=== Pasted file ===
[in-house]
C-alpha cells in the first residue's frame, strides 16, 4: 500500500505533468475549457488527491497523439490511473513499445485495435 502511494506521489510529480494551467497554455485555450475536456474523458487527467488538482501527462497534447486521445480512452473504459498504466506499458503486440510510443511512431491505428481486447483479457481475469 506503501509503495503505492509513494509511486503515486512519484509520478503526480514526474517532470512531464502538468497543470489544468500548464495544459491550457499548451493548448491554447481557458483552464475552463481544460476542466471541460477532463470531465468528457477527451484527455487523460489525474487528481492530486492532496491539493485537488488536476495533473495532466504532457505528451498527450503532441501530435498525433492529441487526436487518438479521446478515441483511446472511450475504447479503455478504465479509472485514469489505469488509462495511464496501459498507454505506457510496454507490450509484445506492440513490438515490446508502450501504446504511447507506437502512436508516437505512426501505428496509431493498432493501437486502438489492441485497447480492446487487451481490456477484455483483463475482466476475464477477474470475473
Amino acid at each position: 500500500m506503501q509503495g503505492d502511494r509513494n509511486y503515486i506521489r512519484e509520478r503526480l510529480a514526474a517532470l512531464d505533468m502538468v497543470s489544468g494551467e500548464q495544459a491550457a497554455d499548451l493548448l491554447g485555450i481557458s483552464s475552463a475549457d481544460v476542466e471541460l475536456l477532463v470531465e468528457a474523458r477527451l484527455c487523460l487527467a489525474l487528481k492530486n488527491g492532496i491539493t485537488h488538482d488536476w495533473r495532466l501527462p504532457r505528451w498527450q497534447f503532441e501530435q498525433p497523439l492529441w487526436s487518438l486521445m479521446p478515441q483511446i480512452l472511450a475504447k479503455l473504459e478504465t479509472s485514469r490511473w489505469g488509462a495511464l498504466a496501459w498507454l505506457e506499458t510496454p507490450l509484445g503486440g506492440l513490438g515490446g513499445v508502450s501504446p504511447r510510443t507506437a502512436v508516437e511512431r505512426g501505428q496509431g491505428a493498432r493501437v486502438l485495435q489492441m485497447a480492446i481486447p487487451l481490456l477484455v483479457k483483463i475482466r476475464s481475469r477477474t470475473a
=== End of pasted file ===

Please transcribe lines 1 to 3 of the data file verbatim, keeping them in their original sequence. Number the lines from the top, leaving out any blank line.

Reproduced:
[in-house]
C-alpha cells in the first residue's frame, strides 16, 4: 500500500505533468475549457488527491497523439490511473513499445485495435 502511494506521489510529480494551467497554455485555450475536456474523458487527467488538482501527462497534447486521445480512452473504459498504466506499458503486440510510443511512431491505428481486447483479457481475469 506503501509503495503505492509513494509511486503515486512519484509520478503526480514526474517532470512531464502538468497543470489544468500548464495544459491550457499548451493548448491554447481557458483552464475552463481544460476542466471541460477532463470531465468528457477527451484527455487523460489525474487528481492530486492532496491539493485537488488536476495533473495532466504532457505528451498527450503532441501530435498525433492529441487526436487518438479521446478515441483511446472511450475504447479503455478504465479509472485514469489505469488509462495511464496501459498507454505506457510496454507490450509484445506492440513490438515490446508502450501504446504511447507506437502512436508516437505512426501505428496509431493498432493501437486502438489492441485497447480492446487487451481490456477484455483483463475482466476475464477477474470475473
Amino acid at each position: 500500500m506503501q509503495g503505492d502511494r509513494n509511486y503515486i506521489r512519484e509520478r503526480l510529480a514526474a517532470l512531464d505533468m502538468v497543470s489544468g494551467e500548464q495544459a491550457a497554455d499548451l493548448l491554447g485555450i481557458s483552464s475552463a475549457d481544460v476542466e471541460l475536456l477532463v470531465e468528457a474523458r477527451l484527455c487523460l487527467a489525474l487528481k492530486n488527491g492532496i491539493t485537488h488538482d488536476w495533473r495532466l501527462p504532457r505528451w498527450q497534447f503532441e501530435q498525433p497523439l492529441w487526436s487518438l486521445m479521446p478515441q483511446i480512452l472511450a475504447k479503455l473504459e478504465t479509472s485514469r490511473w489505469g488509462a495511464l498504466a496501459w498507454l505506457e506499458t510496454p507490450l509484445g503486440g506492440l513490438g515490446g513499445v508502450s501504446p504511447r510510443t507506437a502512436v508516437e511512431r505512426g501505428q496509431g491505428a493498432r493501437v486502438l485495435q489492441m485497447a480492446i481486447p487487451l481490456l477484455v483479457k483483463i475482466r476475464s481475469r477477474t470475473a